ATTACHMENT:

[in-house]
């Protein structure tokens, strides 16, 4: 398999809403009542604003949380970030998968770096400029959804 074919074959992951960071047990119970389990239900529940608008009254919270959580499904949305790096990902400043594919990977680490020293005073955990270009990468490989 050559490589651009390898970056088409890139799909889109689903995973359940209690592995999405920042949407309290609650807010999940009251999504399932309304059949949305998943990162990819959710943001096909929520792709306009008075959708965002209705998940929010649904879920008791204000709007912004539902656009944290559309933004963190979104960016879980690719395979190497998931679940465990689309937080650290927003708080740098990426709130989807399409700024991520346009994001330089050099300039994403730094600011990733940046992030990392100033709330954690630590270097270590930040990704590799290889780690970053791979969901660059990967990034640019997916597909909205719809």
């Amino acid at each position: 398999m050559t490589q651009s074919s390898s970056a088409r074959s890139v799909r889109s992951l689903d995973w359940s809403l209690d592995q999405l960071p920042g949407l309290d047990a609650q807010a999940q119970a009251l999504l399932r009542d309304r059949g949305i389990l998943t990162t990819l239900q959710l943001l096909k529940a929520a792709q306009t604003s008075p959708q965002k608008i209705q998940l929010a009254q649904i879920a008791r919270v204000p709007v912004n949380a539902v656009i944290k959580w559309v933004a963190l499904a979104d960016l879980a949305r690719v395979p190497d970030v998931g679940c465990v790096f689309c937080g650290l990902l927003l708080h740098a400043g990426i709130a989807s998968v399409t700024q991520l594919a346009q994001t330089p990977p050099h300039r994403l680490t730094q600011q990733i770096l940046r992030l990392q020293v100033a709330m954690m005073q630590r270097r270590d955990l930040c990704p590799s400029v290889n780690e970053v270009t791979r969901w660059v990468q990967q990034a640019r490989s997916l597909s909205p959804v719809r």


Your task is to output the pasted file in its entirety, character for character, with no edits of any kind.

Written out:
[in-house]
């Protein structure tokens, strides 16, 4: 398999809403009542604003949380970030998968770096400029959804 074919074959992951960071047990119970389990239900529940608008009254919270959580499904949305790096990902400043594919990977680490020293005073955990270009990468490989 050559490589651009390898970056088409890139799909889109689903995973359940209690592995999405920042949407309290609650807010999940009251999504399932309304059949949305998943990162990819959710943001096909929520792709306009008075959708965002209705998940929010649904879920008791204000709007912004539902656009944290559309933004963190979104960016879980690719395979190497998931679940465990689309937080650290927003708080740098990426709130989807399409700024991520346009994001330089050099300039994403730094600011990733940046992030990392100033709330954690630590270097270590930040990704590799290889780690970053791979969901660059990967990034640019997916597909909205719809």
């Amino acid at each position: 398999m050559t490589q651009s074919s390898s970056a088409r074959s890139v799909r889109s992951l689903d995973w359940s809403l209690d592995q999405l960071p920042g949407l309290d047990a609650q807010a999940q119970a009251l999504l399932r009542d309304r059949g949305i389990l998943t990162t990819l239900q959710l943001l096909k529940a929520a792709q306009t604003s008075p959708q965002k608008i209705q998940l929010a009254q649904i879920a008791r919270v204000p709007v912004n949380a539902v656009i944290k959580w559309v933004a963190l499904a979104d960016l879980a949305r690719v395979p190497d970030v998931g679940c465990v790096f689309c937080g650290l990902l927003l708080h740098a400043g990426i709130a989807s998968v399409t700024q991520l594919a346009q994001t330089p990977p050099h300039r994403l680490t730094q600011q990733i770096l940046r992030l990392q020293v100033a709330m954690m005073q630590r270097r270590d955990l930040c990704p590799s400029v290889n780690e970053v270009t791979r969901w660059v990468q990967q990034a640019r490989s997916l597909s909205p959804v719809r």